Wednesday, November 30, 2022 Nov 30, 2022
44° F Dallas, TX

Tracy Martin Taylor Tackles All That Kid Art That You Don’t Know What To Do With

By Tracy Martin Taylor |


A chic gallery wall designed by Jonathan Adler


By Tracy Martin Taylor


They can’t all be gems…

A reality discovered by new parents is that your child will produce an unbelievable amount of artwork, math worksheets, scribbles… you name it. In my experience, there are three stages of what I like to call, “Everything he/she creates is AMAZING.” They are as follows:

  • Stage 1: The Honeymoon Phase
    During this phase, every errant scribble your beloved little make is treasured. You are in awe of their raw creative talent. You can’t imagine throwing anything away. Ever. Clear boxes are purchased, and the guest room and/or hall closet begins to fill up with boxes crammed full of their masterpieces.
  • Stage 2: The Panic Phase
    In this stage the enormity of it all is beginning to sink in. Slightly. You still can’t throw anything away, but you begin to resent the need to build an addition to house your wee one’s works of art. You take no tangible action, but begin to experience jags of anger tinged with guilt. This stage is the longest.
  • Stage 3: The Balanced Phase
    You are officially in “acceptance,” realizing that (as with everything) editing is key.



Let me first say, out loud (sort of): They can’t all be gems. All creations are not created equal, and it’s OK to say so. They key is to edit as it comes in the door. Create a spot to put mementos for the scrapbook or box of key milestones. Report cards, awards, and other special items go there. Any artwork that you or your little is especially fond of should be displayed…at least for a while.

Here are some ways to show off the beauties in a way that will add to the character of your space and truly make it your family’s own.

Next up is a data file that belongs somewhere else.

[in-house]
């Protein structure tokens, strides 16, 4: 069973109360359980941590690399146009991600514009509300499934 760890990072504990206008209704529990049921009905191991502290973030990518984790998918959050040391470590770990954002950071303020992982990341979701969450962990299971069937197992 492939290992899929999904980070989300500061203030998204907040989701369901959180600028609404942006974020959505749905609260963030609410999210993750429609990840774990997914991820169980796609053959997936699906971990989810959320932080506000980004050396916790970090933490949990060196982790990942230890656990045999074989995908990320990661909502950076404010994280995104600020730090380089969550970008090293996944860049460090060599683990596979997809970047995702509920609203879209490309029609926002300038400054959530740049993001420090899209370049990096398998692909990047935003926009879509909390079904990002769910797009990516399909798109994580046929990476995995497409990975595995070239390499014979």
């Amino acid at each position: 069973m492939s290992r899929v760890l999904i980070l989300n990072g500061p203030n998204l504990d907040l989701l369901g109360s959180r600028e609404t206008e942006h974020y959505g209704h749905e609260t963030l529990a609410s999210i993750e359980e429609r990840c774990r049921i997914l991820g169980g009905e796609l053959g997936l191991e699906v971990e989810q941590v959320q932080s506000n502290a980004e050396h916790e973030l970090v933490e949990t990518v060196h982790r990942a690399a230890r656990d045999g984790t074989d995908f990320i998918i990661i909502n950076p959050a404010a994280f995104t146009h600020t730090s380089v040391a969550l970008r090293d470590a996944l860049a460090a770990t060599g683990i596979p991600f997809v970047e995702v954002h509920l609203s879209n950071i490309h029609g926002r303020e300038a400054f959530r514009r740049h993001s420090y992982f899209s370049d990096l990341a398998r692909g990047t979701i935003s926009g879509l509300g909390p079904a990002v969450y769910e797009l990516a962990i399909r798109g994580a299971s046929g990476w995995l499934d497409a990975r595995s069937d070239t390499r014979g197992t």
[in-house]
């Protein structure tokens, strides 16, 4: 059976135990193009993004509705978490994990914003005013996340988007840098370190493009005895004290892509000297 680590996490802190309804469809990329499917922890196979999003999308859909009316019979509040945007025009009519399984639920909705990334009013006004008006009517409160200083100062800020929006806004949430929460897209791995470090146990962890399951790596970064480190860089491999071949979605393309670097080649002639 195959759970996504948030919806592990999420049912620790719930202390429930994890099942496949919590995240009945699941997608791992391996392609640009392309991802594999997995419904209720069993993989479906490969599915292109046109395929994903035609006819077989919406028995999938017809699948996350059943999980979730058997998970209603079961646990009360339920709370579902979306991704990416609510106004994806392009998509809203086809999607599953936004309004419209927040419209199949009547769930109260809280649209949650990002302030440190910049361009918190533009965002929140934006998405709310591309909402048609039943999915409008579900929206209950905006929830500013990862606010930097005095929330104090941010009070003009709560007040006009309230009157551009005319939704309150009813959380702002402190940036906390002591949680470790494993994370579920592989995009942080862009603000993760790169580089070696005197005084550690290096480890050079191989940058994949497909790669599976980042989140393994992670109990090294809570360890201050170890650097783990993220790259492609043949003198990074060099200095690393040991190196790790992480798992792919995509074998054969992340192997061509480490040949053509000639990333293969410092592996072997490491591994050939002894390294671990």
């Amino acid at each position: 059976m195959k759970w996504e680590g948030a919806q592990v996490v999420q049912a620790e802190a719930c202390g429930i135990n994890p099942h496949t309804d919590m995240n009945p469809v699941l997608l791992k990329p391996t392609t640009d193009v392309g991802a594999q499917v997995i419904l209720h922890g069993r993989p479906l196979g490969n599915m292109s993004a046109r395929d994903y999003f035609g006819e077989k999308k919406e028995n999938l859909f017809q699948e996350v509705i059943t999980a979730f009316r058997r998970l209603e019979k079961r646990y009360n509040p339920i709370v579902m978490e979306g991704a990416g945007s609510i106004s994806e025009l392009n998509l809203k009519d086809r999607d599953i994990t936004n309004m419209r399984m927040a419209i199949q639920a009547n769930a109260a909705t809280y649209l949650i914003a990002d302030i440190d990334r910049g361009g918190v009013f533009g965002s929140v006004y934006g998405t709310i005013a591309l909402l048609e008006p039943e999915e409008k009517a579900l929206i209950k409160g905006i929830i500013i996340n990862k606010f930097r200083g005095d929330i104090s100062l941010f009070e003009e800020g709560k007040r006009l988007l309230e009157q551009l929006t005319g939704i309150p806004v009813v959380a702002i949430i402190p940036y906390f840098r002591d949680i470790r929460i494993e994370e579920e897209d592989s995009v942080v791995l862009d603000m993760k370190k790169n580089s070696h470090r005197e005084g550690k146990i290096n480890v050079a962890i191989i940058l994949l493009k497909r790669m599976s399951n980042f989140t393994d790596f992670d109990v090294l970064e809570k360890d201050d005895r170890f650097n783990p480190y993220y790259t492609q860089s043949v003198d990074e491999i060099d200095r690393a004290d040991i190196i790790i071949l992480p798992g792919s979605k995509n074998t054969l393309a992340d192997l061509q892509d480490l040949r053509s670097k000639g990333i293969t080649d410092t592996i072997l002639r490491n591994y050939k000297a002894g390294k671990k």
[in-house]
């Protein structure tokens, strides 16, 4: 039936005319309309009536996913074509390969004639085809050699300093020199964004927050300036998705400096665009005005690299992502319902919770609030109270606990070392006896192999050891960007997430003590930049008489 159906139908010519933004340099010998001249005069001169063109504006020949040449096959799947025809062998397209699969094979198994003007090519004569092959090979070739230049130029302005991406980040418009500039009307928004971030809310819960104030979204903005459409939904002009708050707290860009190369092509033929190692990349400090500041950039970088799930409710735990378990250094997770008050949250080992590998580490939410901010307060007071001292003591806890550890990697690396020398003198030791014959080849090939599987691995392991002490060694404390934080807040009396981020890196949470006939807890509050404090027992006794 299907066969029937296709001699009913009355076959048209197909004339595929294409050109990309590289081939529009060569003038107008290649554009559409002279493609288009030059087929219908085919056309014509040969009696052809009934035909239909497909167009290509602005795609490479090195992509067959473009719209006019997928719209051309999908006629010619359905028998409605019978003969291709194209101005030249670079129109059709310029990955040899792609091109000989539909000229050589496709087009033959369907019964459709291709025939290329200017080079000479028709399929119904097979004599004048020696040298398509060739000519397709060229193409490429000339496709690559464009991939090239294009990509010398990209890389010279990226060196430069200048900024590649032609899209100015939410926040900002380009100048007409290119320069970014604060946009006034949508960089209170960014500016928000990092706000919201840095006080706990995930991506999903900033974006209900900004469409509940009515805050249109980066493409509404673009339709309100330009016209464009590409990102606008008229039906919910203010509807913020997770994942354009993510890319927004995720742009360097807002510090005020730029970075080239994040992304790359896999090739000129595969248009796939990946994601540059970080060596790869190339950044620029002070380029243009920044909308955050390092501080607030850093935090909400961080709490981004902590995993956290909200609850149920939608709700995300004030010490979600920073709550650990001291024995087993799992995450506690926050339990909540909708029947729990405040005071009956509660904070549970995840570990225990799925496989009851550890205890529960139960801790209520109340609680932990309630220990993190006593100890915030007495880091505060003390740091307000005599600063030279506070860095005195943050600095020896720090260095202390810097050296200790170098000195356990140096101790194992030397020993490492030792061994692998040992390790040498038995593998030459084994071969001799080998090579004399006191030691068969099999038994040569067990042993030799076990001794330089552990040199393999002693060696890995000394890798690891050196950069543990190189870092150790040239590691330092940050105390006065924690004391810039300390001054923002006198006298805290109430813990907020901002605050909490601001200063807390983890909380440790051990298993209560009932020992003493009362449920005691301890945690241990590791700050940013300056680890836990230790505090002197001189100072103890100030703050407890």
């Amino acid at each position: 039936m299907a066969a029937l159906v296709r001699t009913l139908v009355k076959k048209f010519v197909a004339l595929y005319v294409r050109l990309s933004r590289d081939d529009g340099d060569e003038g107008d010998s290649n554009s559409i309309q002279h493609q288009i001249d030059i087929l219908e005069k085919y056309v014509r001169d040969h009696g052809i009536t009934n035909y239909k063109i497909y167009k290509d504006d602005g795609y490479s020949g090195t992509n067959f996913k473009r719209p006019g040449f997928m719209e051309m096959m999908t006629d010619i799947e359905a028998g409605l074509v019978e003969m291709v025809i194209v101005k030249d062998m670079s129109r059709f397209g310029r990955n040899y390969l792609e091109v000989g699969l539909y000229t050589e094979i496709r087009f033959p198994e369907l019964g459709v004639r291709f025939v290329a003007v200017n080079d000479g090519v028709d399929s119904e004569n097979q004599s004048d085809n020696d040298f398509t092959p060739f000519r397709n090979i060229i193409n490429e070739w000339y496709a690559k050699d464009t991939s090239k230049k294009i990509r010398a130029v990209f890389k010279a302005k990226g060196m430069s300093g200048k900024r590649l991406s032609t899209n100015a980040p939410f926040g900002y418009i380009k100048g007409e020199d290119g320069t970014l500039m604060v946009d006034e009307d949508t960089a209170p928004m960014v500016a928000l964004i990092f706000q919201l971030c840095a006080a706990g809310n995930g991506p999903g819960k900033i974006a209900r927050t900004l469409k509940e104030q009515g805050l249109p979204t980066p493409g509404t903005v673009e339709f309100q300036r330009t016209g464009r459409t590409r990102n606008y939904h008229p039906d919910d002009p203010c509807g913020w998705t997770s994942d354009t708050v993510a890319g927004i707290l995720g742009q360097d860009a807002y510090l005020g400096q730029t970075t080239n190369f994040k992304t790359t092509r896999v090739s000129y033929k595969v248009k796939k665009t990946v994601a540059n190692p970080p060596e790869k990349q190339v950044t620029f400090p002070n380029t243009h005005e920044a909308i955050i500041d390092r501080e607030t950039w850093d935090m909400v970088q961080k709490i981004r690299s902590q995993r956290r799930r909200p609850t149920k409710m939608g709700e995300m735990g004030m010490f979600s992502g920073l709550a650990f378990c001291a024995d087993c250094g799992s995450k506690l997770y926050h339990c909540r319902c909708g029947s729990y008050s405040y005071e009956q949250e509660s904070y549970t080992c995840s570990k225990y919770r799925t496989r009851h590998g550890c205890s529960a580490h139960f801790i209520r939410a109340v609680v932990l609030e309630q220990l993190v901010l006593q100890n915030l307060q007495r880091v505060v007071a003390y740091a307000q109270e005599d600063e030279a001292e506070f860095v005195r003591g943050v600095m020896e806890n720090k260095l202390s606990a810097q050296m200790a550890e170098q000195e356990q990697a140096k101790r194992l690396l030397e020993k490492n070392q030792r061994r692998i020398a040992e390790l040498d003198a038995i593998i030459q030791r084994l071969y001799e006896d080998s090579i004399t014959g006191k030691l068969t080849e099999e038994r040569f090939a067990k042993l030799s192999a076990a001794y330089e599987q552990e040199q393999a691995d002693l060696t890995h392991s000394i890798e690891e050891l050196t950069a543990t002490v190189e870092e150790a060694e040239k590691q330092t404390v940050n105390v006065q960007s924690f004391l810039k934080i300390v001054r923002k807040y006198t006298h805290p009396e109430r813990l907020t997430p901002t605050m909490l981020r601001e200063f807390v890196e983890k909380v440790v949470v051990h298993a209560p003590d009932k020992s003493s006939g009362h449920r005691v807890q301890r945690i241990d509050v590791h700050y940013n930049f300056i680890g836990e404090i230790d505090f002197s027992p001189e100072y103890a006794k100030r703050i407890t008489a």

1. The Gallery Wall — Intersperse artwork in frames along with family photos or other display in a chic Salon wall not unlike the fetching one created by Jonathan Adler above. This approach works well in public spaces. Just be sure not to skimp on the frame — a matted frame will elevate the piece automatically. You can change them out as they evolve. My girlie loves to draw dresses and I use a frame with a matte for four images and we change them out as she creates new ‘fashion lines’.
  2. The Digital Archive — For the tech savvy, you can scan each work of art and create a collage of many pieces organized into one very (cool) symmetrical oversized piece.
  3. The (Old School) Pinboard — A cork board encased in a large vintage frame is a pretty and fun way to let your child pin up their lovelies. The more layers, the sweeter it looks. And if you have the space, a wall of symmetrically mounted clipboards (best if the wall is covered in them) makes a fun and interesting impact. And, it’s easy to add and subtract items.
  4. Wallpaper — For the bold, creating wallpaper with your original or scanned pieces will put some WOW into your space. You can take images to the copy shop and print large sections to mount either directly on the wall (best for smooth textured walls) or on foam core.


When you edit and take the time to showcase the best of the best, you’ll be able to truly enjoy the stages of your little one’s creativity.

Love your space,